[35]
My findings in respect of the relative positions and knowledge of defendant and Fume-It Limited apply equally in respect of these charges. 
[36]
The issue becomes to what extent should defendant share responsibility for the consequences of actions undertaken by Fume-It Limited. 
[37]
The answer depends on practicable steps which defendant could and should have taken to ensure that the hazard did not result in harm. 
[38]
Again, a semantic issue arises. “Hazard” means 
“a substance … that is an actual or potential cause … of harm. ”
[39]
Even safely and soundly contained chloropicrin would appear to come within that definition, by virtue of potential. 
[40]
In practical terms, the effective hazard in the present case was the escape of the chloropicrin. All of the evidence in the case, particularly the expert evidence of Mr Euan Wallace, tends to support that view. 
[41]
So while chloropicrin was, by dint of its potential, a defined hazard throughout, it became an actual hazard at the point it escaped from the confines intended by its specialist applicator. 
[42]
The definition of “hazard” is drawn with an eye to a multitude of possible contingencies. The words in brackets appear related to “substance” etc. but are presumably intended to relate to “hazard”
[43]
Seen in that light, the charge against the defendant appears to allege that it failed to take all practicable steps in the face of “a hazard that arose in the place of work”. The adequacy and practicability of steps taken would accordingly stand to be judged at the time the hazard arose i.e. when the chloropicrin escaped.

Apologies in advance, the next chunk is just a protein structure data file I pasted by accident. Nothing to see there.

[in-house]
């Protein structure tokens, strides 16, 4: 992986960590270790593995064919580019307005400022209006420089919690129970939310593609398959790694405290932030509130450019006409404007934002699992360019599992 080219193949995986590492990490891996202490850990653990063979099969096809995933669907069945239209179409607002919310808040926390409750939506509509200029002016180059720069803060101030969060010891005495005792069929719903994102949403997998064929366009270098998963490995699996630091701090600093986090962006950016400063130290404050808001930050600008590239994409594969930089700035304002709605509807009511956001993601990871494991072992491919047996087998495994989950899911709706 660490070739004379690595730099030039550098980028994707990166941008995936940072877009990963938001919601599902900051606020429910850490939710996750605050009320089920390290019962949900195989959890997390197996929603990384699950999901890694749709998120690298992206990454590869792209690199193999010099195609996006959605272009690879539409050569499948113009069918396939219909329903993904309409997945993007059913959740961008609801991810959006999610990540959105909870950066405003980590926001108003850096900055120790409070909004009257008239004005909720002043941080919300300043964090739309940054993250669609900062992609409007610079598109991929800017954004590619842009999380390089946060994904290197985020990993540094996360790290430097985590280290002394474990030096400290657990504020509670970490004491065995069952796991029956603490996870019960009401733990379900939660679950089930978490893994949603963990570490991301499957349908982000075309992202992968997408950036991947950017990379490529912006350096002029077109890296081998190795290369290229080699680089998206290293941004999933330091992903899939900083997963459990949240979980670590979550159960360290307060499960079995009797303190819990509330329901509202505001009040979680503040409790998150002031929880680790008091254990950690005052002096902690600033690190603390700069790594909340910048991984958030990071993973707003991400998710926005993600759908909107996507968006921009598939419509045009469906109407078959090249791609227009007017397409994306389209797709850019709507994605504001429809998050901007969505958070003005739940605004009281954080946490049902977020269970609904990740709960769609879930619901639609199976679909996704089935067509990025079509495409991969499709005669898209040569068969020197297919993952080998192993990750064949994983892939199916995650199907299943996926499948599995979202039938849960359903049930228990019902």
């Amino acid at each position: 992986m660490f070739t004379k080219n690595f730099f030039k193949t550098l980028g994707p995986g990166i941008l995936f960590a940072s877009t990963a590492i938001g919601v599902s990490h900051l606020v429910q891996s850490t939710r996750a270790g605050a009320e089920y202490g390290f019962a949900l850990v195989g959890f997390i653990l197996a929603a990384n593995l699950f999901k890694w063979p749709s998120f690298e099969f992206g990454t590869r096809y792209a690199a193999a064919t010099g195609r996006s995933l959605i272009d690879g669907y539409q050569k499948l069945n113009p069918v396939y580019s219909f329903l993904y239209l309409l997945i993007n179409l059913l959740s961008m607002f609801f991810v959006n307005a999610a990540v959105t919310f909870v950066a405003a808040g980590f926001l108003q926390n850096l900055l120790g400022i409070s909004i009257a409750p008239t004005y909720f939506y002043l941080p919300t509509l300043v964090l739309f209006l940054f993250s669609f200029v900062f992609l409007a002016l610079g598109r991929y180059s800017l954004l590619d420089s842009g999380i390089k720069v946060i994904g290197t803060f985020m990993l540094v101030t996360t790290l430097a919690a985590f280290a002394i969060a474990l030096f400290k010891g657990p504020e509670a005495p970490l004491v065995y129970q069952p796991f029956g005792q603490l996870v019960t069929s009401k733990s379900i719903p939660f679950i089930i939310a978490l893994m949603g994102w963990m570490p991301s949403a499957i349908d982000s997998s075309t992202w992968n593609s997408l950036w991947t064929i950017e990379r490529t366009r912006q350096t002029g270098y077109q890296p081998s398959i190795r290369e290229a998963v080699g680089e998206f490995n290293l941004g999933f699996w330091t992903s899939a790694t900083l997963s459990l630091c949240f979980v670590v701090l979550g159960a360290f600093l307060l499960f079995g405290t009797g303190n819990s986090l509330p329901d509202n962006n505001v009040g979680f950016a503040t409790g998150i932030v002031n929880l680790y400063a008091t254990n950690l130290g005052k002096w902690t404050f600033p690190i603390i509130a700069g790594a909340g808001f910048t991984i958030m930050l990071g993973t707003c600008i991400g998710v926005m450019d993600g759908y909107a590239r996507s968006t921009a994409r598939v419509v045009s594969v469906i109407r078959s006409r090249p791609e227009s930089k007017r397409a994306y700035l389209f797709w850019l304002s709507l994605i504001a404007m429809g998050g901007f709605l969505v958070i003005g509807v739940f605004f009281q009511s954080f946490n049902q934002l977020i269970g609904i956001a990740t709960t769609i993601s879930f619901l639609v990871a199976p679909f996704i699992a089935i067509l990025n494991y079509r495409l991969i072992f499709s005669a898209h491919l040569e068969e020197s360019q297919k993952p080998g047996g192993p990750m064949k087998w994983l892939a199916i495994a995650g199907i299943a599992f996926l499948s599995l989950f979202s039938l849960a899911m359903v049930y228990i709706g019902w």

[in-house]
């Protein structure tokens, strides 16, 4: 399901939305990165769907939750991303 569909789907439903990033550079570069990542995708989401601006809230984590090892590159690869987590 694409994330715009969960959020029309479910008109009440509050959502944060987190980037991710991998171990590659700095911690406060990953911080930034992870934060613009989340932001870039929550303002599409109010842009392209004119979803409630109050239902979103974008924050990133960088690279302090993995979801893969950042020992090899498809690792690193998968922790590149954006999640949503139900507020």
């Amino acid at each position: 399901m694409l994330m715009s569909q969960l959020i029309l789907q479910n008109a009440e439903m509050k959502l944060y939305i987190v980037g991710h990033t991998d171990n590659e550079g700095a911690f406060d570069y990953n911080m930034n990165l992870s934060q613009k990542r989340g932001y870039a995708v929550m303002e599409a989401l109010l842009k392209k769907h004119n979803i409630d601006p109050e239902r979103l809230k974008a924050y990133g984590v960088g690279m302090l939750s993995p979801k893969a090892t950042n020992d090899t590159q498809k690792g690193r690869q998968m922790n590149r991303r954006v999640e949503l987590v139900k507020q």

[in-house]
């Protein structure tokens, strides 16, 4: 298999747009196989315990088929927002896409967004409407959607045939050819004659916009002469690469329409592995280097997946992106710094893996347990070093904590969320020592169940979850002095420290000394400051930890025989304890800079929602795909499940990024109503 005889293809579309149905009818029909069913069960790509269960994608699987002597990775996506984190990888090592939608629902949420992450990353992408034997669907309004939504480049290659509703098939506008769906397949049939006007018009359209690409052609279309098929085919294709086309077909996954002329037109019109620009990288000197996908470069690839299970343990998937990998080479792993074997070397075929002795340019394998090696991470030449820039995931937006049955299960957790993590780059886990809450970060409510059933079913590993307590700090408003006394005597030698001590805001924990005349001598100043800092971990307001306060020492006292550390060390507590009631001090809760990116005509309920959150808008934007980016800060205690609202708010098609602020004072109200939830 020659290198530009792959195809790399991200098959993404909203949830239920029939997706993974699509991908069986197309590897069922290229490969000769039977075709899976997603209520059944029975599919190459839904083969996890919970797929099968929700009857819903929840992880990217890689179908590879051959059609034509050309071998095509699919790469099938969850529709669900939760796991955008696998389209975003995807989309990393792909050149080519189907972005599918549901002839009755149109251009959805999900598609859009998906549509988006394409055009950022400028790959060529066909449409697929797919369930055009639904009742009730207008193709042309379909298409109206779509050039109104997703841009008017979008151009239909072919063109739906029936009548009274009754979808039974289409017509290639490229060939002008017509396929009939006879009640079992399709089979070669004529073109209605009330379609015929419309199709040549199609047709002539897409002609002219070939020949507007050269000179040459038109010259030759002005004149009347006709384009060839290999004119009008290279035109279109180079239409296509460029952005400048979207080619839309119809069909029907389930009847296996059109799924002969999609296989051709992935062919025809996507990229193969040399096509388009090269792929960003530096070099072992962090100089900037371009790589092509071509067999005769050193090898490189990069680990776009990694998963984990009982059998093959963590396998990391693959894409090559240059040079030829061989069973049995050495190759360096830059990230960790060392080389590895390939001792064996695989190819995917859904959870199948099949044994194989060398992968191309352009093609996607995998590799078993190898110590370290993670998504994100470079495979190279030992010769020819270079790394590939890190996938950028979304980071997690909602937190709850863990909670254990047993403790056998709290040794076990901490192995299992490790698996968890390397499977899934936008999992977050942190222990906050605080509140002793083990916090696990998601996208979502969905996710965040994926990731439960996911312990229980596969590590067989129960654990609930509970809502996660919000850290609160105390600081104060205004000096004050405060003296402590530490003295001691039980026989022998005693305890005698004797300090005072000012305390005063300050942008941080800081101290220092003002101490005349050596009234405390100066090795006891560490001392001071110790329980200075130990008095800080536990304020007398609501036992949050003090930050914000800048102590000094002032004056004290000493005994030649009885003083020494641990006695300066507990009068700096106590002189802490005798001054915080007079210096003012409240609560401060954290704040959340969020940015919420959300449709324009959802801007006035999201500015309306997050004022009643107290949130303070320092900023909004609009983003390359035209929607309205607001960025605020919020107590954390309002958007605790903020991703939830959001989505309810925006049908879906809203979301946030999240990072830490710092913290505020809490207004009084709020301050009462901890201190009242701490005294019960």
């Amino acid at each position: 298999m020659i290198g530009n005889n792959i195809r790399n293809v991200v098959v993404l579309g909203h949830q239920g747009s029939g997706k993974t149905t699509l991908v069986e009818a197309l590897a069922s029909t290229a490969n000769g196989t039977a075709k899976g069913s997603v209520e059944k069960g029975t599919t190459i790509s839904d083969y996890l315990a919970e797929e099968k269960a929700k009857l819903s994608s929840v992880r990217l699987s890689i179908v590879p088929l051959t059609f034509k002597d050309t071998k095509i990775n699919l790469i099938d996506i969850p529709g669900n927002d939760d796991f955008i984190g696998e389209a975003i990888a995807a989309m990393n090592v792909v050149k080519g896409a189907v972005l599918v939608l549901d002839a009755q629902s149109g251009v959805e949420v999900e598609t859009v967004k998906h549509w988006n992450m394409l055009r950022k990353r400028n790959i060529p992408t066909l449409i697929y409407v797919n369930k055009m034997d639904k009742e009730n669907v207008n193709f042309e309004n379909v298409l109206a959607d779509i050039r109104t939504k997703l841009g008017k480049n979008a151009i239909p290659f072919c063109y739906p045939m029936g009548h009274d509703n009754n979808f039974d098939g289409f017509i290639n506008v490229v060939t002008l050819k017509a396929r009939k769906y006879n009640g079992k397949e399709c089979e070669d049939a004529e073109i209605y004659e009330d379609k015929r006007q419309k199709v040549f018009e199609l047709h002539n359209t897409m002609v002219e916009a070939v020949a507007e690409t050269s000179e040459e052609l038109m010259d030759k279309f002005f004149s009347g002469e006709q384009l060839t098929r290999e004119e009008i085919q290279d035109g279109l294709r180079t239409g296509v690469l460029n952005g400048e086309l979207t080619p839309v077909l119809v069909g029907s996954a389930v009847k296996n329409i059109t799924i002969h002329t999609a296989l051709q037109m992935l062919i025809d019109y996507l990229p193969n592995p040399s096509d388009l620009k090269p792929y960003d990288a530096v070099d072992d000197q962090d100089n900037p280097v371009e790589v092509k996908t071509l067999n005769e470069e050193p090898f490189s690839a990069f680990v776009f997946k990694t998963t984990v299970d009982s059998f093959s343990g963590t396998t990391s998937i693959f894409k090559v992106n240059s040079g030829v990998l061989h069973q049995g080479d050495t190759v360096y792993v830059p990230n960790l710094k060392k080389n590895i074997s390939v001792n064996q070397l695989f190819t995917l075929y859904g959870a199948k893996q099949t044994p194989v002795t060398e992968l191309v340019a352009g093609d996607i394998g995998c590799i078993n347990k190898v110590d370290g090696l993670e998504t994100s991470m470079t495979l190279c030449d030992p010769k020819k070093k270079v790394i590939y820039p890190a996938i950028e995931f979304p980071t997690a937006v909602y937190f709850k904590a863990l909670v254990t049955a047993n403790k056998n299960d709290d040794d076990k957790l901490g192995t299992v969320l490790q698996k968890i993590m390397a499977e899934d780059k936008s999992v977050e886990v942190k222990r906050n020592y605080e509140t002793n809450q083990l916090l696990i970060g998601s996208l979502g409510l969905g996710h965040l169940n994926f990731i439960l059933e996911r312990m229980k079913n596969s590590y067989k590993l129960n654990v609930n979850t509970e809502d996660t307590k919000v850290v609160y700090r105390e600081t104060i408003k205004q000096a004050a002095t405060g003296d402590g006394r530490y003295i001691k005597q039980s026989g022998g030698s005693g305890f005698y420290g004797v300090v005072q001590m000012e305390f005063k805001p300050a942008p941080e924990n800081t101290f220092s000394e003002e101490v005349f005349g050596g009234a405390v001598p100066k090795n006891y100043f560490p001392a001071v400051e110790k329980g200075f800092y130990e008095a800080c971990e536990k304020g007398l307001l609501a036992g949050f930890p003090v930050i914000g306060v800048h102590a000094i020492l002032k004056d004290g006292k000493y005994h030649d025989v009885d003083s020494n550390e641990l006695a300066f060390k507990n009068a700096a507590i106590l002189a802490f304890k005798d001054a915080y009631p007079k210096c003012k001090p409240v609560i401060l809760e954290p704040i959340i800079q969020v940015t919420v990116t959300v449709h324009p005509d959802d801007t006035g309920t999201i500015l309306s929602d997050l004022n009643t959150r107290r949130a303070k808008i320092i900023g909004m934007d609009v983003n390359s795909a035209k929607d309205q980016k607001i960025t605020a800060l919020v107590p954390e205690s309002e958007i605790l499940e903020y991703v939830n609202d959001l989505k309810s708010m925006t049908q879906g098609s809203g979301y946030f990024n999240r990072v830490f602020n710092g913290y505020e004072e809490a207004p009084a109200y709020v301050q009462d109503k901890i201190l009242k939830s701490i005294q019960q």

[44]
That, in turn, might entail quite different considerations from those arising at the time the substance was brought, contained, into the work place by a specialist independent contractor. 
[45]
In particular, it bears upon the two alleged omissions by the defendant which the informant relies on in support of the s 16; allegation specifically, the failure to check the “registration” status of Fume-It Limited and the failure to notify neighbours in advance of the intended use of chloropicrin. 
[46]
The evidence of Mr Schlaepfer and Mr Wallace establishes that there are no legal constraints on the use of chloropicrin. 
[47]
Mr Wallace is co-writer of the NZ Standards Council publication “Code of Practice for the Management of Agri-Chemicals”. That publication is advisory in general, as are the steps which it recommends for persons finding themselves in the position of the defendant in this case. 
[48]
Persons using chloropicrin in New Zealand are subject to neither a compulsory system of registration nor a mandatory code of practice. There is no system of registration or certification for persons undertaking the class of work contracted for between Crasborn and Schlaepfer. 
[49]
The evidence is that Mr Schlaepfer is one of just three contractors engaged in that work throughout New Zealand.